Demand for internet televisions is growing at a monthly rate of four per cent, making the UAE the largest market in the Gulf with a 40 per cent share, according to Samsung.
Consumers switch to i-TV
Demand for internet televisions is growing at a monthly rate of 4 per cent, making the UAE the largest market in the Gulf with a 40 per cent share, according to a leading manufacturer.
Internet TV sets have built-in Wi-Fi adapters that connect to the web and allow users to combine the traditional features of television with added web features such as browsing, applications, social media and video on demand. "The growth has been exponential," said Justin Shaw, the general manager of the audiovisual division for Samsung Gulf Electronics.
"Growth is strong because people do want greater internet connectivity, be it on their mobile phones or their TVs."
These connected TVs give people the chance to choose what programmes they want to watch when they want to watch them, without being reliant on the linear scheduled programming on offer from satellite or cable services.
Samsung is the market leader in internet TVs, but LG is also challenging for a slice of the business. LG recently entered a partnership with Etisalat to sell TV sets with the eLife package, giving customers access to its "OnWeb" video service.
"Once you turn on the TV, all you have to do is wait 25 seconds and that's it - you're online," said HS Paik, the president of LG Gulf FZE.
"Together with Etisalat, we are not just here to provide connected TVs, we are here to actually provide connected home and also connected mobile. So what we will in the future try to do is be able to provide connected entertainment, anytime, anywhere."
However, the trend is being held back by a lack of content compared with more developed markets such as the US and UK. High prices for broadband is also a factor.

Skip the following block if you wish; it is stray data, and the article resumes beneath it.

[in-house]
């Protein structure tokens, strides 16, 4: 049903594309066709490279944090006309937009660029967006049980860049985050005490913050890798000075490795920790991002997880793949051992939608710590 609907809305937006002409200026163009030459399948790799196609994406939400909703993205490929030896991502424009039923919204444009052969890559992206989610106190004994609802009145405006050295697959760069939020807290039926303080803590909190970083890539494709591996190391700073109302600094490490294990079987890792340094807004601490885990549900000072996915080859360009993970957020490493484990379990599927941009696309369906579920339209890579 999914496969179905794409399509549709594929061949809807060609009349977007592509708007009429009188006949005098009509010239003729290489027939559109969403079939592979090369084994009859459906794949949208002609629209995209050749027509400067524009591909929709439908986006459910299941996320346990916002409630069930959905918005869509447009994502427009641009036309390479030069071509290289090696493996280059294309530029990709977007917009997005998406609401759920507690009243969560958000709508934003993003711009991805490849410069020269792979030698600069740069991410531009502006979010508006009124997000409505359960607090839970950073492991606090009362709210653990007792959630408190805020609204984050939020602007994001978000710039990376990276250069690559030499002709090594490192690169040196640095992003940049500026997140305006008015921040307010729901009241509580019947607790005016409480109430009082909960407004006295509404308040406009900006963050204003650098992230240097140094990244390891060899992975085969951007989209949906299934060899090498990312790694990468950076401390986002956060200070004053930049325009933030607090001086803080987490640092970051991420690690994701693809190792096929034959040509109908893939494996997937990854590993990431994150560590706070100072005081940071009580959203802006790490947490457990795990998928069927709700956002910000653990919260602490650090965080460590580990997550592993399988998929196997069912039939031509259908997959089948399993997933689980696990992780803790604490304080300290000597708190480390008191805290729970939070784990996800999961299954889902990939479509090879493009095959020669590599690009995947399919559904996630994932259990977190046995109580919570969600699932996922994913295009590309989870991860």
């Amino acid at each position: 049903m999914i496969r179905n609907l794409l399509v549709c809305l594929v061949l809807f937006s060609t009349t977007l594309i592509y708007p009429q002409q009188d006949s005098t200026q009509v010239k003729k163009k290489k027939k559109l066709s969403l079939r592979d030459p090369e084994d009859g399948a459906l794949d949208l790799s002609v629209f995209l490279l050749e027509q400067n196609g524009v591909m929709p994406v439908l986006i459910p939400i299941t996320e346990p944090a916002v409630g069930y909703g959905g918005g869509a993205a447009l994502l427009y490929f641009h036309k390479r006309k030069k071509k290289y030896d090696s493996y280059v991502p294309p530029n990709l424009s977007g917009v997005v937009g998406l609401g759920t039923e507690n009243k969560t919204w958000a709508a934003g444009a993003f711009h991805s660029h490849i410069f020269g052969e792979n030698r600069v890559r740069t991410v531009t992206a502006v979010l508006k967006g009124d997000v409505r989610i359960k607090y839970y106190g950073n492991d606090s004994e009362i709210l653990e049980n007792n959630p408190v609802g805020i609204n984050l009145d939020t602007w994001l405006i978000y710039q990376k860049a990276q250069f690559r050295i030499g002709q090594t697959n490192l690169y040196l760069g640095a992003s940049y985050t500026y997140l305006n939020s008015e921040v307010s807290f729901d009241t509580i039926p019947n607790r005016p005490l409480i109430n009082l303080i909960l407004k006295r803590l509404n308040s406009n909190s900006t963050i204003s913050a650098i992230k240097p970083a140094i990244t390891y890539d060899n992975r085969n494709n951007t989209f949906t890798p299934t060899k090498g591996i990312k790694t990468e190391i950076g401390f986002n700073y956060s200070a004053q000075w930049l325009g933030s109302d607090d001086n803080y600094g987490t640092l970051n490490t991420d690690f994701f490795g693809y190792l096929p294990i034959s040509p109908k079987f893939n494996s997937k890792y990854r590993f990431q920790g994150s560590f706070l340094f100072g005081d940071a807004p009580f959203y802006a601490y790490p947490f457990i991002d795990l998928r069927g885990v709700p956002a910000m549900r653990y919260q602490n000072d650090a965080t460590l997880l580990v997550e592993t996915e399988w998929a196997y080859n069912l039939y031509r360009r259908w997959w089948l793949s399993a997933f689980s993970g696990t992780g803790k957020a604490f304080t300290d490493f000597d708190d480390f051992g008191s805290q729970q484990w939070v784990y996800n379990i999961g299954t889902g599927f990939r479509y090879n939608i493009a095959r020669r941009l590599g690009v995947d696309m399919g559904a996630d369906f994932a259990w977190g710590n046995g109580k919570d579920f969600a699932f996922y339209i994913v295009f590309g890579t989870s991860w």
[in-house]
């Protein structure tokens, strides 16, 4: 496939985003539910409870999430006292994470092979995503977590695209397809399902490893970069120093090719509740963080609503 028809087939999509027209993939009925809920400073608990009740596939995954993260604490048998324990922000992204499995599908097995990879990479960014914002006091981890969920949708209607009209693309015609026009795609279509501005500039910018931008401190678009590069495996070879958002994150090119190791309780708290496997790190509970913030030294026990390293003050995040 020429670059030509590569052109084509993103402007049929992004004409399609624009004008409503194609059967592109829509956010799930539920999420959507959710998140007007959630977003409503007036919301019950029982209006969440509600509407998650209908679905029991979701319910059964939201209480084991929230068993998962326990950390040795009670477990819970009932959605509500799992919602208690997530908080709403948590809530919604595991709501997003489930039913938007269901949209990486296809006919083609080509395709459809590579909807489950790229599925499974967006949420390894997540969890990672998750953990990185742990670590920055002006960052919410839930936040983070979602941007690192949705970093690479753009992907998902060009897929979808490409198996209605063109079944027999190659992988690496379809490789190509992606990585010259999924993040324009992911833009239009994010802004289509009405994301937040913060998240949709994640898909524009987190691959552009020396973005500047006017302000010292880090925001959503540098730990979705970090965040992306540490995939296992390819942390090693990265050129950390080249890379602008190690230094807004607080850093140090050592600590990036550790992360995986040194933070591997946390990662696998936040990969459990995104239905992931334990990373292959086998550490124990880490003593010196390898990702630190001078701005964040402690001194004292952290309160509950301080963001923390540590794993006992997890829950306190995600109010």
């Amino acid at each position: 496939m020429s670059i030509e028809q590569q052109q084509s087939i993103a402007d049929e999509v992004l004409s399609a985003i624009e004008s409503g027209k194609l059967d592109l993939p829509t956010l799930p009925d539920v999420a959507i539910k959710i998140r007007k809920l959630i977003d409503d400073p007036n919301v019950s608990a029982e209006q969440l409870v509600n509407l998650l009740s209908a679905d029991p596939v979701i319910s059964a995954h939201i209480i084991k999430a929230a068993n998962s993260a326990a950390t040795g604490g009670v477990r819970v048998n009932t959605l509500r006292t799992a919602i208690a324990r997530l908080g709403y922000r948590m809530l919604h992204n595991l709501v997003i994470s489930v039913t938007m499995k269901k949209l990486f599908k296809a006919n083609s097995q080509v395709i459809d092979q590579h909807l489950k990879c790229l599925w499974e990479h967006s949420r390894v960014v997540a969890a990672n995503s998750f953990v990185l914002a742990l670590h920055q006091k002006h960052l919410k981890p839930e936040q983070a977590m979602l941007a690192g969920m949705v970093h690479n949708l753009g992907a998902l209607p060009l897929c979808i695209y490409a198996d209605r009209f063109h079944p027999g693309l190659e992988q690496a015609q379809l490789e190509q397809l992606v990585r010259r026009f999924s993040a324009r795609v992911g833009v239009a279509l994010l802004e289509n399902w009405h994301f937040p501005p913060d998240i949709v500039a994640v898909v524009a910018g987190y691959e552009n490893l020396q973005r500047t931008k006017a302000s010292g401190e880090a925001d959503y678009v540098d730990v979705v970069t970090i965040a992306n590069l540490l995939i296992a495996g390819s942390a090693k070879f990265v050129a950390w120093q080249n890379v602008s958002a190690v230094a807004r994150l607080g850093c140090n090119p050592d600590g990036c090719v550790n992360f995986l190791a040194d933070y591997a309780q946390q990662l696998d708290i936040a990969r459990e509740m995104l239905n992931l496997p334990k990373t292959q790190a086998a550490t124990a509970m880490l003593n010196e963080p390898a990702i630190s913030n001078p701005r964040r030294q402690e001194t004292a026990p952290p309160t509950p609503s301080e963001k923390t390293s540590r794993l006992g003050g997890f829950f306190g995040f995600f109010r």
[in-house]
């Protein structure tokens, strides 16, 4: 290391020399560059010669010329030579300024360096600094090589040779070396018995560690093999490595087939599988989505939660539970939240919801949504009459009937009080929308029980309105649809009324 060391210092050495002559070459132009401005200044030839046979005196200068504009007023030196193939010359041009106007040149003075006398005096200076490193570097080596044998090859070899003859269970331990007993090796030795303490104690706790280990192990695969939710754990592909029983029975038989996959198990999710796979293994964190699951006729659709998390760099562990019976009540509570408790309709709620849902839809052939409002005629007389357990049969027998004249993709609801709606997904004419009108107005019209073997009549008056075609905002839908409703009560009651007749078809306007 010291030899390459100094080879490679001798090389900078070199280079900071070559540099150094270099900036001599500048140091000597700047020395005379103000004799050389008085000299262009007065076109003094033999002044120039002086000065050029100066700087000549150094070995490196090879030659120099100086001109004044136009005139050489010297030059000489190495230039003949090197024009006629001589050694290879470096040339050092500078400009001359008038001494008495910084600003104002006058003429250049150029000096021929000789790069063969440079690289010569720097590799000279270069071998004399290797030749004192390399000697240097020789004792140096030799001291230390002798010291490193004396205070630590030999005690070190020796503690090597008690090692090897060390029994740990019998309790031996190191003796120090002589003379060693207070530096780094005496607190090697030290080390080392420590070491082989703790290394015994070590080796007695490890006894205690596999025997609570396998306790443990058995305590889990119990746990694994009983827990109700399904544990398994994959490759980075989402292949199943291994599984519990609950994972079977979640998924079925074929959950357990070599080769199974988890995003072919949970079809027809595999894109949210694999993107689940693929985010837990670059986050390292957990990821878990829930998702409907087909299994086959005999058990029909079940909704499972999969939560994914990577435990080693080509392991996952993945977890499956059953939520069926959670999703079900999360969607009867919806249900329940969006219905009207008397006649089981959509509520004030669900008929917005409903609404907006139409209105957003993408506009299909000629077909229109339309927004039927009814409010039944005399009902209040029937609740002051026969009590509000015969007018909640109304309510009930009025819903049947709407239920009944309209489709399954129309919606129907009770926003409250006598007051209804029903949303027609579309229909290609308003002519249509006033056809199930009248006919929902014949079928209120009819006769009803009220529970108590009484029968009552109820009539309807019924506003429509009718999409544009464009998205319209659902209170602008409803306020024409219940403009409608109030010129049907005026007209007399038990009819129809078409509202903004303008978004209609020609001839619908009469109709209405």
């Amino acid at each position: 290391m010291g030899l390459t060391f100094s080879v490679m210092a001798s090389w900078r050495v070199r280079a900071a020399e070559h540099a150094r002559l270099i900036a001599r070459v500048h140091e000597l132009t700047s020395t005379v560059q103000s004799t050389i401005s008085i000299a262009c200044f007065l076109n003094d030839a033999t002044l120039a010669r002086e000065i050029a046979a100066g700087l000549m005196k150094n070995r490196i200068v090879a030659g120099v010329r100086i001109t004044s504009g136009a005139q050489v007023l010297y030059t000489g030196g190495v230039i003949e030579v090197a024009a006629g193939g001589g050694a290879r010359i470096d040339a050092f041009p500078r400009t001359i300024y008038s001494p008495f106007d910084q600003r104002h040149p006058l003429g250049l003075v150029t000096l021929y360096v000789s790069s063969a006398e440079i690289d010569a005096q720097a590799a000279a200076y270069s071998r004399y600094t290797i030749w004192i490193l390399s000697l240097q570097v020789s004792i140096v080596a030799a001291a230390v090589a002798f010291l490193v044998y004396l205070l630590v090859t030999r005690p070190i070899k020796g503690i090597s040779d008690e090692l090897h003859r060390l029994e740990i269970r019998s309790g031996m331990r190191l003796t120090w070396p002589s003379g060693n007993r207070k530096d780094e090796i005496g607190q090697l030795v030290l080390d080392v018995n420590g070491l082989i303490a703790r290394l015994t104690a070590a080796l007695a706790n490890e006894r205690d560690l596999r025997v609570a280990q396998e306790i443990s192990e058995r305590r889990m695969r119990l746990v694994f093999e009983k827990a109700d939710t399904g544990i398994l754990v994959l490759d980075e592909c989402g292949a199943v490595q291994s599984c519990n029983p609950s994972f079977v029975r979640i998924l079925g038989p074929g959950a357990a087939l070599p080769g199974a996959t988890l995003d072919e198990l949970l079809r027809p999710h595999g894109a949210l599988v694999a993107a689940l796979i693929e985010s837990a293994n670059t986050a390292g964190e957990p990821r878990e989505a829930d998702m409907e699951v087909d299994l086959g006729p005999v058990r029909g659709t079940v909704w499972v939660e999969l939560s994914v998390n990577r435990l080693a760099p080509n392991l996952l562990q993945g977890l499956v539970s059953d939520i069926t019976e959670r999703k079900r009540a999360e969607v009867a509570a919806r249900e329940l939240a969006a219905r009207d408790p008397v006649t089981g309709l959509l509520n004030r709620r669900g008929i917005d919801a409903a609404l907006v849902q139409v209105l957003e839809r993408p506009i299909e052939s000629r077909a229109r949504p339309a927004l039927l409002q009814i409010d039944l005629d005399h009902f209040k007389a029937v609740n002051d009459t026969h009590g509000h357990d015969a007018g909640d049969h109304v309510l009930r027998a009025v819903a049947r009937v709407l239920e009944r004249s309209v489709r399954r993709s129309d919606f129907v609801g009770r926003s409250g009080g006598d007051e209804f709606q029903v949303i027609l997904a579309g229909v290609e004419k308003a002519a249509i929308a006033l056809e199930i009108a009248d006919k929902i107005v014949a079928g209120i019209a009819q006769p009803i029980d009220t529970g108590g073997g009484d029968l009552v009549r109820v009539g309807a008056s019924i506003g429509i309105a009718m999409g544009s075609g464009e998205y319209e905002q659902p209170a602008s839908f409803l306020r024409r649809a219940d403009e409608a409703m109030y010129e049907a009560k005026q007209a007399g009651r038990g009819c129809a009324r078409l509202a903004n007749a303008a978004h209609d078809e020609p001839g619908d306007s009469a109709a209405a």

The Emirates have an average broadband speed of 3.92 Mbits per second, double the speed of connections elsewhere in the Middle East. But users here pay for that advantage, as much as eight times more than users in eastern Europe, making the UAE one of the most expensive broadband markets in the world. Mr Shaw played down the importance of broadband prices for internet TVs.
"I think many people need broadband connections regardless of a Smart TV or not. Smart TV just extends some benefits that you get from that connection," he said.
"Broadband will get better and cheaper as opposed to anything else."
A lack of content for online TV in the UAE is the big factor that could put off people from buying these products for now.
Services such as Hulu and Netflix in the US, and the BBC iPlayer and Seesaw in the UK are available only in those countries, while similar streaming services do not exist in the Middle East.
Samsung has partnered with local and Indian content providers, but this may not be enough to satisfy users' tastes for popular US or UK shows and movies available on Hulu or Netflix.
The only way of accessing these services from the UAE is to use a virtual private network, which disguises the origin of an internet connection.
But this is illegal in this country and the Telecommunications and Regulatory Authority has blocked access to sites containing this software for purchase or download.
With little content available for internet TV users in the region, content piracy flourishes.
This has led TV makers to turn to applications custom-made for internet television to keep consumers satisfied. These apps are developed to play games and other activities on the web and can be specially formatted for a television screen.
"What's important about applications, if you compare it to what's been successful on the mobile platform with maybe Apple and Android, is the number of applications is a very key driver for people to adopt the technology," said Mr Shaw.
"So at Samsung we are encouraging as many people as possible to develop applications and access a new audience that they wouldn't traditionally get hold of."